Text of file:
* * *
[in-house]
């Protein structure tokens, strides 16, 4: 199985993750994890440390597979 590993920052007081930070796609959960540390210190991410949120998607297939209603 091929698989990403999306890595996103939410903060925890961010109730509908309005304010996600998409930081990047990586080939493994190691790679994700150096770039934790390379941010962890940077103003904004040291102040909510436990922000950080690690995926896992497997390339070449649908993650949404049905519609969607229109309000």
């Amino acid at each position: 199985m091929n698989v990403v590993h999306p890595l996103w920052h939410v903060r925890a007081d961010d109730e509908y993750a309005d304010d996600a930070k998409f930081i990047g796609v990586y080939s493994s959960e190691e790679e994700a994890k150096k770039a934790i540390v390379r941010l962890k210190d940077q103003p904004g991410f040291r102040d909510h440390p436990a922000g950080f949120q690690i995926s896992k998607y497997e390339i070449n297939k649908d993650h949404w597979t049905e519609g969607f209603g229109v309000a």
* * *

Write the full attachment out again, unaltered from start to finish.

[in-house]
């Protein structure tokens, strides 16, 4: 199985993750994890440390597979 590993920052007081930070796609959960540390210190991410949120998607297939209603 091929698989990403999306890595996103939410903060925890961010109730509908309005304010996600998409930081990047990586080939493994190691790679994700150096770039934790390379941010962890940077103003904004040291102040909510436990922000950080690690995926896992497997390339070449649908993650949404049905519609969607229109309000």
């Amino acid at each position: 199985m091929n698989v990403v590993h999306p890595l996103w920052h939410v903060r925890a007081d961010d109730e509908y993750a309005d304010d996600a930070k998409f930081i990047g796609v990586y080939s493994s959960e190691e790679e994700a994890k150096k770039a934790i540390v390379r941010l962890k210190d940077q103003p904004g991410f040291r102040d909510h440390p436990a922000g950080f949120q690690i995926s896992k998607y497997e390339i070449n297939k649908d993650h949404w597979t049905e519609g969607f209603g229109v309000a």